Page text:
An interview with April Bencze.




With stunning visuals and captivating words April Bencze is reconnecting humans with the natural world. Her portfolio, Instagram following, and contributions to networks like National Geographic, the BBC, or local initiatives like Raincoast Conservation Foundation and We Are Wildness are enviable, but not what drive her. Spellbound by her own revelations of natural beauty, she’s motivated to inspire others toward the wonder of the wilderness, in order to share, celebrate, and protect it.



CVC: As a full time photographer, writer, and filmmaker how are you growing?
April: Growing pains, maybe? (She laughs)…The last year or two has been huge growth for me in terms of my own writing and photography and filmmaking. I’ve completely stepped out on my own now after working for Pacific Wild. It feels good to be doing my own thing following my own values—that’s allowed me to grow into my own vision and say what I need to be saying.

CVC: How is finding that voice going?
April: Working with a non-profit conservation group I found myself speaking in the voice of whatever the campaign was. I think that’s fine, but I can connect with people at a deeper level if I’m speaking from my own experiences, making it more personal and intimate. That way I see myself reaching more people with the work I do. When you look at the world through a lens, you stop and notice things more.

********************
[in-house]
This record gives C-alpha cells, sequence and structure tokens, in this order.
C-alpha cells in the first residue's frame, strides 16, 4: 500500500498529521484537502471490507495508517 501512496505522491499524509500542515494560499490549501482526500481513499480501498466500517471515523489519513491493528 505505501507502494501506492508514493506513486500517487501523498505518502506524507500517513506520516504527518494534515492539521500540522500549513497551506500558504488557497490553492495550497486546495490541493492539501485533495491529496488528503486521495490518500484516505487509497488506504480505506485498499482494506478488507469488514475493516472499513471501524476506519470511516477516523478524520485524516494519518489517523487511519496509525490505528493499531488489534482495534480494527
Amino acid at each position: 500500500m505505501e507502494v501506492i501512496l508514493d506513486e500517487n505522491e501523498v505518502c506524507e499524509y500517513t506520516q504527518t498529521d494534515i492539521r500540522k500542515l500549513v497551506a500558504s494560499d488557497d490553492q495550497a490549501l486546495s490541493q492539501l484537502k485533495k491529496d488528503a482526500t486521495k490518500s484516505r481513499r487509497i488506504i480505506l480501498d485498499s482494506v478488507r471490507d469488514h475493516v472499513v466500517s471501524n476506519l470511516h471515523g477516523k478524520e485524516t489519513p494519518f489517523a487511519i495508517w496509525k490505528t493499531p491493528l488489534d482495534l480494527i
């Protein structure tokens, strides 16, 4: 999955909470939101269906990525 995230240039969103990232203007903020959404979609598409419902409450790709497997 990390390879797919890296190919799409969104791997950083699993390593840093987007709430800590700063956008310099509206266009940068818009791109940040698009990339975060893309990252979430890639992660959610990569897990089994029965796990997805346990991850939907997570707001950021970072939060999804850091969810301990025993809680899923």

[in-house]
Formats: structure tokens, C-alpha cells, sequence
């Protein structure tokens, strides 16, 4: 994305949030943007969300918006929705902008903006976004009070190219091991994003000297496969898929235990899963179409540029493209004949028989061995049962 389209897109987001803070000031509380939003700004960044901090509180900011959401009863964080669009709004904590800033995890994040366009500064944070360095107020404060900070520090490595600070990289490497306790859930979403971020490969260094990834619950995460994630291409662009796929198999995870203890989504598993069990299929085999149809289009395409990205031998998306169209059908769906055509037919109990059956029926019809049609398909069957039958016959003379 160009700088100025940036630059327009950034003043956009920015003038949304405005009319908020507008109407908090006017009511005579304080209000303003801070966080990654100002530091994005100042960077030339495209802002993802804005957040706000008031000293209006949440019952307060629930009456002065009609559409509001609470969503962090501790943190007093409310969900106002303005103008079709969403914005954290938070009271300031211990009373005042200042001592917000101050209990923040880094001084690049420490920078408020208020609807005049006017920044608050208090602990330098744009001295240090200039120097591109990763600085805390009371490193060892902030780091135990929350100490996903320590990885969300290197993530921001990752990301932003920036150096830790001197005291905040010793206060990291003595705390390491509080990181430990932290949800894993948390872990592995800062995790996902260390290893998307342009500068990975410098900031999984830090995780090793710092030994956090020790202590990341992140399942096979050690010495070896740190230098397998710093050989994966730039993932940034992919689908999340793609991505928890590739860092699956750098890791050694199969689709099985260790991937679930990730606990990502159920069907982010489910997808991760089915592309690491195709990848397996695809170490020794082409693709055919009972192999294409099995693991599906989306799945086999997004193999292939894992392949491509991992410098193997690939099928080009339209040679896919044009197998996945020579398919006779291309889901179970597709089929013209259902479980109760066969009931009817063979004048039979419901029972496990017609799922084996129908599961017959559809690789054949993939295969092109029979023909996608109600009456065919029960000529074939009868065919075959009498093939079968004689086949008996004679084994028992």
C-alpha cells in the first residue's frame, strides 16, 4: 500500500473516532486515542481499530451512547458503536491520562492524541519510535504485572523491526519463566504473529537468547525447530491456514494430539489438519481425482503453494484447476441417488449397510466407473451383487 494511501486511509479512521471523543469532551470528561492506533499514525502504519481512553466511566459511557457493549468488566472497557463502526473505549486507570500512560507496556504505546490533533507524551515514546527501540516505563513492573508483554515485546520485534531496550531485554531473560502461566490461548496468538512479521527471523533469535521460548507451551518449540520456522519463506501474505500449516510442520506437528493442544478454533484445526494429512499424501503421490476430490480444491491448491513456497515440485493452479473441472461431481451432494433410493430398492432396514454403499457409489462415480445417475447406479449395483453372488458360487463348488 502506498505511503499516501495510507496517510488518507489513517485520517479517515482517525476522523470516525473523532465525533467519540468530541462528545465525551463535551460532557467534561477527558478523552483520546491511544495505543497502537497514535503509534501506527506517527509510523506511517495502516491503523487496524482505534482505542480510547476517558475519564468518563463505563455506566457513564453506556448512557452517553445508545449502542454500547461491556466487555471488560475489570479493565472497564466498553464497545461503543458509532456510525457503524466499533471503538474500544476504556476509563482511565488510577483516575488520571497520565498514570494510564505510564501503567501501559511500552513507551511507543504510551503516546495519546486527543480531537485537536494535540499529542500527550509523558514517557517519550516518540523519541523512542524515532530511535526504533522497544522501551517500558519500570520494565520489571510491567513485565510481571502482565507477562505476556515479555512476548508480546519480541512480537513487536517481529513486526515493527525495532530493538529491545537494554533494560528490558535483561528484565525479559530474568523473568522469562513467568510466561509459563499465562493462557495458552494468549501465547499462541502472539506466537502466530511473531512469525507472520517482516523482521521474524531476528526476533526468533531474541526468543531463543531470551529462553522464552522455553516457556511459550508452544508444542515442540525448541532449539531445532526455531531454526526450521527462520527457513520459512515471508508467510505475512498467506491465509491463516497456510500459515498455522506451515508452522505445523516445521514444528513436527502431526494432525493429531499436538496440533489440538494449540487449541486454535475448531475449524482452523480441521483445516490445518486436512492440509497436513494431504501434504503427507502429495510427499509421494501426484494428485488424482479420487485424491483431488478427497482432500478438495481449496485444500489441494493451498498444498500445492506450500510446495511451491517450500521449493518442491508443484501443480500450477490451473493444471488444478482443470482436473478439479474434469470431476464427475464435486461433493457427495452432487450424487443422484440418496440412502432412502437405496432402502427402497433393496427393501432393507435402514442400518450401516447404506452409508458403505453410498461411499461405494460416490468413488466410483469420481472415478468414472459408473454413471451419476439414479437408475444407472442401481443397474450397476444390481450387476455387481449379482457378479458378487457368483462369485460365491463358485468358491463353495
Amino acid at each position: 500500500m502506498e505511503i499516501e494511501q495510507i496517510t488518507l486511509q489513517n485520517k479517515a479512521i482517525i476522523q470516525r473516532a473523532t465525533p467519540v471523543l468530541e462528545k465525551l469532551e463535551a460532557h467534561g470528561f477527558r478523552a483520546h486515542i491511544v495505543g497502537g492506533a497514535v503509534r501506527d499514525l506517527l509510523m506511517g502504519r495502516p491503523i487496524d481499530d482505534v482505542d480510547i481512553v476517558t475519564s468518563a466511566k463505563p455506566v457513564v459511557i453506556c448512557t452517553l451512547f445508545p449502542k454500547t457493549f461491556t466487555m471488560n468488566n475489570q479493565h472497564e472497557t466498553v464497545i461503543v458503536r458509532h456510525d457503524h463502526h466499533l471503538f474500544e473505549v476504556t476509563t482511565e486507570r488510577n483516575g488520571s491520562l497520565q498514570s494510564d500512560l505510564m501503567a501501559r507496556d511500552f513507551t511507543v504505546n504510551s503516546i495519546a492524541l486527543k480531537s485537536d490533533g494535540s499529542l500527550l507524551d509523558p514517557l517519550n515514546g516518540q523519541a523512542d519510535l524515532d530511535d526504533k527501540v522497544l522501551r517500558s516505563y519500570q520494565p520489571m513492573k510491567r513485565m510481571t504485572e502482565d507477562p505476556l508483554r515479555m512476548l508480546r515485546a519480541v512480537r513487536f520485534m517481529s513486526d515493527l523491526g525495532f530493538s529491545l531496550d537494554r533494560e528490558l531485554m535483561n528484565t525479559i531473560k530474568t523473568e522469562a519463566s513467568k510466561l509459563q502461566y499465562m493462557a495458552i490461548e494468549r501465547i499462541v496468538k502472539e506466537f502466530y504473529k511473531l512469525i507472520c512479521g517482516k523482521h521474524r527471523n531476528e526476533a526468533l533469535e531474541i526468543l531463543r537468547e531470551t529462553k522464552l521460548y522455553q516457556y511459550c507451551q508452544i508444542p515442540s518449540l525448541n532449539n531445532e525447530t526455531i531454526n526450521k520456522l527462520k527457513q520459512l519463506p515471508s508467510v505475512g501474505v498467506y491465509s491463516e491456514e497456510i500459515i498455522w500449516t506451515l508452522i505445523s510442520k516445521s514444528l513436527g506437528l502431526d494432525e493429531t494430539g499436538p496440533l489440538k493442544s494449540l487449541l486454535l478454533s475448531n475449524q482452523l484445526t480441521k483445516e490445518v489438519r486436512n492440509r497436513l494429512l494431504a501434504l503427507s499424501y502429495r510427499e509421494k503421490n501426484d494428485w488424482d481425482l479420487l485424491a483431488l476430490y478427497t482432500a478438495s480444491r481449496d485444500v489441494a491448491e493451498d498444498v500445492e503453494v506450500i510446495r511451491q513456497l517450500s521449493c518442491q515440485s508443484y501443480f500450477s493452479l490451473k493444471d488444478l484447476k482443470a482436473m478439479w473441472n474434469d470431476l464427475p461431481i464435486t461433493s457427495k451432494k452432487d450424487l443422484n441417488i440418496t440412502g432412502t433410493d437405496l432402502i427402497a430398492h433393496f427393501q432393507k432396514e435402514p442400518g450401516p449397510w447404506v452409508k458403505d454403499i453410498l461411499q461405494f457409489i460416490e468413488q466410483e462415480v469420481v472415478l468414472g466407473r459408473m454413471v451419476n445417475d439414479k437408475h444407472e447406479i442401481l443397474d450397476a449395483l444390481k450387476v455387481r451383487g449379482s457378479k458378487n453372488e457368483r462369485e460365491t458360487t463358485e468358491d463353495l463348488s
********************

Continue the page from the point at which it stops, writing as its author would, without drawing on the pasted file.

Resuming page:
CVC: Are you finding that people are responding to that?
April: I’m definitely getting more feedback. I feel like the photography, writing, and films are all tools to do the same thing, which is to create a cultural environmental movement that treats the planet differently. My work is focused on connecting people back to wilderness and maybe how things should be.

Sending my work out from a very remote island (Sonora Island) sometimes I wonder if anyone is listening. But when I hear back from people who saw my work and were inspired to take an eco tour to the Great Bear Rainforest and that it was life changing, that’s really uplifting. Or when someone’s said that a simple caption I wrote on a photo changed someone’s daily choices in the way they’re living—that really drives me.

CVC: Do you collaborate much since you’ve started working freelance?
April: I collaborate a lot. It’s inspiring and it allows me to do projects I just wouldn’t be able to achieve on my own. It’s allowed me to work with non-profits from a contract position and step into the specific issues I care about while still remaining flexible.

CVC: Does that mission help you filter out the ‘wrong jobs’?
April: I say no to a lot of projects. Some of them might make my career better, but won’t help me stay on the right path. Having a very clear set of values and staying true to them helps me. I have daily successes and lots of failures… success is so subjective, I don’t need a lot of money to live, I don’t need fame, and ego gets in the way of a lot of good things. Success to me is when people connect to the subject and when I learn. I think it’s important to know what it means for you and not follow someone else’s definition. I do think the most enriching thing you can do for yourself is ask what skills you have, and how you can make this world a less shitty place.